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60 Vayadhu Maaniram Review: A Unidimensional Film That Turns Into A Moral Lecture For The Young


Director: Radha Mohan

Cast: Vikram Prabhu, Prakash Raj, Indhuja, Mohan Raman

Composer: Ilaiyaraaja

There’s an existential question that 60 Vayadhu Maaniram – a remake of the Kannada film Godhi Banna Sadharana Mykattu – raises: One about the socially-appropriate-and-appreciated obligation towards parents that adult children often grapple with. Godhi Banna… is rife with child-shaming taunts about ignoring or abandoning parents who had “changed diapers”, and a seemingly uncaring son who is forever on the phone in business meetings. The Tamil version, 60 Vayadhu Maaniram, – an allusion to the text in missing person notices [maaniram referring to the skin tone] – may have done away with the blatant, loud name-calling, but it is thorny all the same. There are no distinct layers to characters; in both the films, the son is at first, shown to be unfeeling, callous for admitting his father in a care facility for Alzheimer’s. The film is unbridled in its scorn towards the young. The background score serves to sympathise with the parent, who, with a slipping memory, has to reacquaint himself with the new environment devoid of familial and familiar comforts.

But, it’s a bloody care facility – not exactly synonymous with the much-reviled “old-age homes” which is propped up as an actual reference. This nuance, and also, several others especially concerning the life and realities of the son are things that the film sorely lacks. The audience is nudged, with music and dialogue and characterisation, towards judging the son who seems to have disposed of his father on the arrival of a job offer. Even for a misguided premise such as this, the setting is all wrong. In Godhi, the mother is shown to be the pivot around which the family revolves. In a telling scene, she despairs of the relationship between her husband and her son. Those moments seem realistic, poignant even – a portrait of a family that grapples with its own set of idiosyncrasies. They sit around watching a cricket match, and until the television is on, conversation flows freely; of Sachin and Dravid, but soon becomes forced and stilted when there’s a sudden power-cut. The mother, who is fast slipping away, wonders how the two men will cope in her absence – after all, they’d never learned to talk to each other. These scenes, while seeking to establish kinship with the audience, are quite counter-productive. You do empathise, and when the mother says the oppressive silence between them woke her up, you laugh, but also wonder at the absurdity of it all. Director Radha Mohan perhaps saw the futility of those moments, and there’s no trace of them in the Tamil version; he launches into the tale of the worldly son and the missing father without much ado.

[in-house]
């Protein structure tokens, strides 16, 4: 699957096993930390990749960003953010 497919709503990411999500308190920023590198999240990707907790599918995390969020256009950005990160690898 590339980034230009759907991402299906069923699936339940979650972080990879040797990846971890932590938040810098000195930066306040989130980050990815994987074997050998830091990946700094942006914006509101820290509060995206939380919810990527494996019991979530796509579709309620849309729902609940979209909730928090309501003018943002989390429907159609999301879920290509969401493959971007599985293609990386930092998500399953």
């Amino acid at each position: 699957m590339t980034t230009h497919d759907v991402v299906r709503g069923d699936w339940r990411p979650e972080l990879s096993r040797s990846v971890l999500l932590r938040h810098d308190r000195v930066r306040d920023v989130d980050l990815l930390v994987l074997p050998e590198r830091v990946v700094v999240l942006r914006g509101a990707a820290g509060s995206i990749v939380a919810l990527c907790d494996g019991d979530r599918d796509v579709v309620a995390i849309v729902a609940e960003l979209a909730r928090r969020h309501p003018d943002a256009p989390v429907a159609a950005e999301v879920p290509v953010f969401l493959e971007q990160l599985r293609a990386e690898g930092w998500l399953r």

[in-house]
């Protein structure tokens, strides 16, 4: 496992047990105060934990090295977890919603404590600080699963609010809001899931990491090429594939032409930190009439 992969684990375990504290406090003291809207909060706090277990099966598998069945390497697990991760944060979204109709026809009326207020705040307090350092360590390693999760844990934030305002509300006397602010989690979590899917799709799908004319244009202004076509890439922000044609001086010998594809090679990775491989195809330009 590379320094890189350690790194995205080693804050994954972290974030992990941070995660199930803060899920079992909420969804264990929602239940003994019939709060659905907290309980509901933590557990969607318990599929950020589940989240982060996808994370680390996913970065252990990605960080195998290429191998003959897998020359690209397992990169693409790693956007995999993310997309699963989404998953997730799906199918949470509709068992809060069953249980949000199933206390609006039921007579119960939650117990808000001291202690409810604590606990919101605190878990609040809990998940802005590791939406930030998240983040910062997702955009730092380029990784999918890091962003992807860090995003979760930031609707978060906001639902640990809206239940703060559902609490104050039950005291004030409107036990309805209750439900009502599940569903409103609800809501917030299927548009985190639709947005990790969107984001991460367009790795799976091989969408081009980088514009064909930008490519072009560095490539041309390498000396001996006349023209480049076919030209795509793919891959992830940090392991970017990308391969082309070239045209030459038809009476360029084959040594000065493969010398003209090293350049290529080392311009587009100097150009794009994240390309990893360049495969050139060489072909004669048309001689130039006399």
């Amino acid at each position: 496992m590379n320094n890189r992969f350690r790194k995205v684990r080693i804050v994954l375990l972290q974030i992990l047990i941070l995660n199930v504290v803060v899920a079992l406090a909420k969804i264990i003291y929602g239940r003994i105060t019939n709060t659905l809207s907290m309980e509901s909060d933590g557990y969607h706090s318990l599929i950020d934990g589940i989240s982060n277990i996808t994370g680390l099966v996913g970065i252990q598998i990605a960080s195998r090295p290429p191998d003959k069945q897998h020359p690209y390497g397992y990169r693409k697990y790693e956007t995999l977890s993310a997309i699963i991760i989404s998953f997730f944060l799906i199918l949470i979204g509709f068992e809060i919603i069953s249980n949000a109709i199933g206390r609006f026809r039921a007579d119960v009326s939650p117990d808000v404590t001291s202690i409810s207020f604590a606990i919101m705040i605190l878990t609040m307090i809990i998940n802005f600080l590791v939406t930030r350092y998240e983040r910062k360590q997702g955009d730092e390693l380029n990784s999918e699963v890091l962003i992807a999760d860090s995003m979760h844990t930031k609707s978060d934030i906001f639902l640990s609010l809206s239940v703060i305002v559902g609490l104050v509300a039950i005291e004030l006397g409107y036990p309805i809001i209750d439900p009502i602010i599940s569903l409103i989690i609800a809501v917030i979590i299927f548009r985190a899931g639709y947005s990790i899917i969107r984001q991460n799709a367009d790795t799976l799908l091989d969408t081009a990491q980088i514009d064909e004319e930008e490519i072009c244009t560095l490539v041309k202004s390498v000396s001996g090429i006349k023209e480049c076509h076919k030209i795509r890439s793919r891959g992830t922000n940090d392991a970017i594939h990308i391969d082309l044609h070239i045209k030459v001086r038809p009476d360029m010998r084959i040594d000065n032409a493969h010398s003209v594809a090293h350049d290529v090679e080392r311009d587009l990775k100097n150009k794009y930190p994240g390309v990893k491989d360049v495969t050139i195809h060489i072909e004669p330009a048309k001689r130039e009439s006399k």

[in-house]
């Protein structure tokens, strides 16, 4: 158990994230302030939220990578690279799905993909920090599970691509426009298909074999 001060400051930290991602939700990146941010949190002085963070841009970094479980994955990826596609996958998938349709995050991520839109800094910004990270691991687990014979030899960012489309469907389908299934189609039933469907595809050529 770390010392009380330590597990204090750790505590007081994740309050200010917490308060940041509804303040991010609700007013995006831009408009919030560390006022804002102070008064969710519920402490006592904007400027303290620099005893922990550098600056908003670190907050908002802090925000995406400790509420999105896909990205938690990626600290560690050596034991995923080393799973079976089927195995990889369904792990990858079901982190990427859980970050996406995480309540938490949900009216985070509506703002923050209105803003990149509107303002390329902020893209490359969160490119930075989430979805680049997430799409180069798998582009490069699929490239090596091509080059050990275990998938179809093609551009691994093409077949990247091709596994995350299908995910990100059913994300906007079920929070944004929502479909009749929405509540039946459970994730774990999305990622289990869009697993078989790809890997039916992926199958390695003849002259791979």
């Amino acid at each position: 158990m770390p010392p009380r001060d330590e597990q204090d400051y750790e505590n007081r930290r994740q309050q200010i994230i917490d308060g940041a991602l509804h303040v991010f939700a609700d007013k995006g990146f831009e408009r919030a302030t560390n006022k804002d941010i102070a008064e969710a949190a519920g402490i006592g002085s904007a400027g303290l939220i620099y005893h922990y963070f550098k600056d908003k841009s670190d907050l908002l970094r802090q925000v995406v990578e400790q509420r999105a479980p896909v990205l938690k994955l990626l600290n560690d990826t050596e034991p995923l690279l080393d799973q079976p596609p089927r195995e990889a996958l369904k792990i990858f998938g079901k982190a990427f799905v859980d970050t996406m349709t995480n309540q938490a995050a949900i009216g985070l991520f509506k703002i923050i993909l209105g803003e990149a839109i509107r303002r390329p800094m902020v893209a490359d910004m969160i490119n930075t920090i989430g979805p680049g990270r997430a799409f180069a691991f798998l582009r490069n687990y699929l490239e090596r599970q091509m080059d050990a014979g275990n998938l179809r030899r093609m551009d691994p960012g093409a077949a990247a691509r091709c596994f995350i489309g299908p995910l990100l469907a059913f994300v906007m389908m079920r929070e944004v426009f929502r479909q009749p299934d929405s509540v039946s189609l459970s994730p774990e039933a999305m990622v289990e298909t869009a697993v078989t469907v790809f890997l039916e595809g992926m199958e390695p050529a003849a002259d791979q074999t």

When an elderly patient (Prakash Raj as Govindraj) at an Alzheimer’s care facility disappears, his son and his doctor launch a search for him; meanwhile, Govindraj has some adventures of his own. It’s a premise that Indian cinema doesn’t quite tire of. It wants to implore the young to be more kind to the old, but instead of presenting arguments and counter-arguments for and against both cases, it doesn’t see past the immediate prospects for drama, content to languish in some adolescent agonising.

Vikram Prabhu (as Shiva) reprises the role of Rakshit Shetty while Prakash Raj turns in for Anant Nag; where Anant Nag had the look of perfect disorientation about him, with nothing more than a bewildered, sometimes confused stare, Prakash Raj is less subtle. During a particular instance, when he “forgets” something, Raj mechanically touches his temple.

For all its faults, Godhi Banna had delightfully metaphorical moments interwoven in its screenplay. Sometimes, unlikely ones. Time lapse, for example, is depicted through a wardrobe. We see Shiva’s wardrobe in different stages of disarray indicating carefree youth to when the clothes are neatly pressed and stacked – an analogy for adulthood. It also establishes the character of Sruthi Hariharan, who plays the doctor caring for Govindhraj as an assertive young woman right in the beginning; she turns down a suitor who needs her help with his business. Hire more staff, she tells him before walking away. Indhuja’s (as Dr Archana, who stands in for Sruthi in the Tamil version) lines, on the other hand, are reduced to the ones she speaks to Shiva.

60 Vayadhu Maaniram had quite some potential; it could have been more than just a ‘lesson’ to the young to look after the older people in their lives. It could have been about those typical struggles at the heart of a middle-class Indian family, the aspirations that make or break them – Shiva harbours some bitterness towards his father for failing to send him abroad to study – and, it could have straddled archaic societal expectations with that of the changing realities of the young folk. It doesn’t quite strike that fine balance though; instead, it capitalises on misplaced Indian sentiments about the young being in perpetual debt to their parents for having fed and watered them, and weighs it down with morals that need to be carefully reviewed.


The 60 Vayadhu Maaniram review is a Silverscreen original article. It was not paid for or commissioned by anyone associated with the movie. and its writers do not have any commercial relationship with movies that are reviewed on the site.

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